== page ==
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Creating Lasting Impact in Our Communities, Consciously


Tax status doesn’t define passion or purpose

June 10, 2021
Jill Robinson By Jill S. Robinson, CEO

We’ve just celebrated a milestone at TRG Arts. For the first time in the company’s 25-year history, we’ve received outside investment to help catapult our impact for the arts, cultural and (small e) entertainment fields at a time when impact is the oxygen we need to grow and sustain.

Blue Cypress is our new investor and the right partner for TRG Arts for lots of reasons. Principal among them is that the company is built on the Evergreen concept in which private companies deliver purpose-driven work that puts people first and invests in the long term. Blue Cypress Chairman and Founder Amith Nagarajan describes “evergreen” as: Long-term thinking. Lasting impact. Lifelong growth. “Blue Cypress builds and supports organizations that create enduring value,” he says, “and uplift people, concepts, and communities that contribute positively to the world.”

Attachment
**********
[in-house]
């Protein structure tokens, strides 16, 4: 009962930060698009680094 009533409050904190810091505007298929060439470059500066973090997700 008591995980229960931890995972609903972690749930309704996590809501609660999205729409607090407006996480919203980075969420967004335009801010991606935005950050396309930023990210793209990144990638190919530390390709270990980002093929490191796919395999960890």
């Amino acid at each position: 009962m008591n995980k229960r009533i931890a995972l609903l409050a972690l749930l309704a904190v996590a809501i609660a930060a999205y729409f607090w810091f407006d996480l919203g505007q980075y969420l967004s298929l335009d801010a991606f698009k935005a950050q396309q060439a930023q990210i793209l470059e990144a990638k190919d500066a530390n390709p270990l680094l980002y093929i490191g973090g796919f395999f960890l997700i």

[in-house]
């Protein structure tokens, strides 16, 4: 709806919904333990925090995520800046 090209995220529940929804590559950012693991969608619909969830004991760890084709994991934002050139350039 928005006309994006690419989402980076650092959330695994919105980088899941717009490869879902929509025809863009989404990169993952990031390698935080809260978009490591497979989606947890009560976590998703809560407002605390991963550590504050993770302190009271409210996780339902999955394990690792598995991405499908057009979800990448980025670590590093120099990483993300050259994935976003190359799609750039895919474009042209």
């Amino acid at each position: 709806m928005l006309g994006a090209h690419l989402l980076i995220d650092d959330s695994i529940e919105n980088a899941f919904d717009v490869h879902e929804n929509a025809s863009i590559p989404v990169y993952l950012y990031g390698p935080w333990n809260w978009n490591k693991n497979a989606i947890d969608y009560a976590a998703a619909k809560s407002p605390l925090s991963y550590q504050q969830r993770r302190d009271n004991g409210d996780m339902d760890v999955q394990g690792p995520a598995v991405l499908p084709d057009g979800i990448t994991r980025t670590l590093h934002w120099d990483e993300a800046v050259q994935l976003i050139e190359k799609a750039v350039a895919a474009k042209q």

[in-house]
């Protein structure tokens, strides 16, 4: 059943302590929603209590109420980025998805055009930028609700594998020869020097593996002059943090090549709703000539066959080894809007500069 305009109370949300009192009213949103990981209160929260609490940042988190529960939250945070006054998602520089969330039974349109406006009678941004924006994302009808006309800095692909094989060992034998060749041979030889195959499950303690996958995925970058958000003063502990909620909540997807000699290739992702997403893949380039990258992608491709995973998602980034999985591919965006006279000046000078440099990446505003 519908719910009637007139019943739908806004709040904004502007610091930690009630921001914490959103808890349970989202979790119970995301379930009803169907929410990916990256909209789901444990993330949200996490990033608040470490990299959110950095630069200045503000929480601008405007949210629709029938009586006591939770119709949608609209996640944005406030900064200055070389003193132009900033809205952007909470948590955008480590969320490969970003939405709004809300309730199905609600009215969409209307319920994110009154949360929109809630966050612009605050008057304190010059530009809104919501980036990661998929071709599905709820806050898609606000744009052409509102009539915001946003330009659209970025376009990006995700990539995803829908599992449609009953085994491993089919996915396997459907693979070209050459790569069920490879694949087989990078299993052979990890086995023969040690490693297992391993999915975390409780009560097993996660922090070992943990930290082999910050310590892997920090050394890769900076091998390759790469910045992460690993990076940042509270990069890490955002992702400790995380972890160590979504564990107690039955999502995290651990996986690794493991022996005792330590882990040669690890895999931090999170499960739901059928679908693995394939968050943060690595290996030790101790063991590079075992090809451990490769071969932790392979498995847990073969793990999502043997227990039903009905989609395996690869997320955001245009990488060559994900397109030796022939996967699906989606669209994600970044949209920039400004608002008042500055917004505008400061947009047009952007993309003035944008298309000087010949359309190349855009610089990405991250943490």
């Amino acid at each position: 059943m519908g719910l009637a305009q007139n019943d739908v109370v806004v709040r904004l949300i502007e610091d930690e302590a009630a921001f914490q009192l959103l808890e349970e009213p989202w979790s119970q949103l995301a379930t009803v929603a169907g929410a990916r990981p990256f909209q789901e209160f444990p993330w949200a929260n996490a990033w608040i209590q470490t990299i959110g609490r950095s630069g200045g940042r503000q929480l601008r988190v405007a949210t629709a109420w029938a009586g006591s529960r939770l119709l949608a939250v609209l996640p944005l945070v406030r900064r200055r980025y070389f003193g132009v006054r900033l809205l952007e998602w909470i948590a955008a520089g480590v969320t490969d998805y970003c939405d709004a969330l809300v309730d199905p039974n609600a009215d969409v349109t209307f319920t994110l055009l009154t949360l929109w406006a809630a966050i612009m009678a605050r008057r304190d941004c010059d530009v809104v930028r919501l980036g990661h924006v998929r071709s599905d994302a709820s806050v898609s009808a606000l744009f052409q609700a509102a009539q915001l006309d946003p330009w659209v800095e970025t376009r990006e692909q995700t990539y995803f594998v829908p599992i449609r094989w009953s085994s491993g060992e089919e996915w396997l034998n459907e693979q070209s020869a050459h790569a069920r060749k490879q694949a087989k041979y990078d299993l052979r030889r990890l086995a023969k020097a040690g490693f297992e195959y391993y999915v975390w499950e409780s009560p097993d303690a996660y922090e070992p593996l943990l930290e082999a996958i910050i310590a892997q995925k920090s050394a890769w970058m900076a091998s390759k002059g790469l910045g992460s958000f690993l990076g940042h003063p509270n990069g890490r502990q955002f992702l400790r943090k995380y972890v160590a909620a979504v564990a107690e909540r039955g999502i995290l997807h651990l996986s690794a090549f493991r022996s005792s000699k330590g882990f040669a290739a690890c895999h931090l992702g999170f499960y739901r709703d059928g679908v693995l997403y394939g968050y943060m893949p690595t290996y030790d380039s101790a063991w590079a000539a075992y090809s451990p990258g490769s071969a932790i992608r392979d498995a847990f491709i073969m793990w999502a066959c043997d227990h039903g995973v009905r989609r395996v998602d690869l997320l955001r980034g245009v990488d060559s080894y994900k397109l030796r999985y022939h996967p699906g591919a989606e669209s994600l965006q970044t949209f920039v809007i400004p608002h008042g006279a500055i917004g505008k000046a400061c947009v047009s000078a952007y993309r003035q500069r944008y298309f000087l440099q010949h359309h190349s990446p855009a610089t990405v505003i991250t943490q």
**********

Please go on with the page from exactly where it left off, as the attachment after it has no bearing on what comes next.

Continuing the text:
This orientation fits TRG like a glove — and it goes even further. During the “getting to know you” process with Blue Cypress I was introduced to the concept of Conscious Capitalism, initially conceived by Whole Foods Founder John Mackey and Raj Sisodia, co-author of the book, “Conscious Capitalism.” This business movement is now a similarly-named 501(c)3 and describes its philosophy this way: 

We believe that business is good because it creates value, it is ethical because it is based on voluntary exchange, it is noble because it can elevate our existence, and it is heroic because it lifts people out of poverty and creates prosperity. Free enterprise capitalism is the most powerful system for social cooperation and human progress ever conceived. It is one of the most compelling ideas we humans have ever had. And we can aspire to even more…

Conscious businesses will help evolve our world so that billions of people can flourish, leading lives infused with passion, purpose, love and creativity; a world of freedom, harmony, prosperity, and compassion.”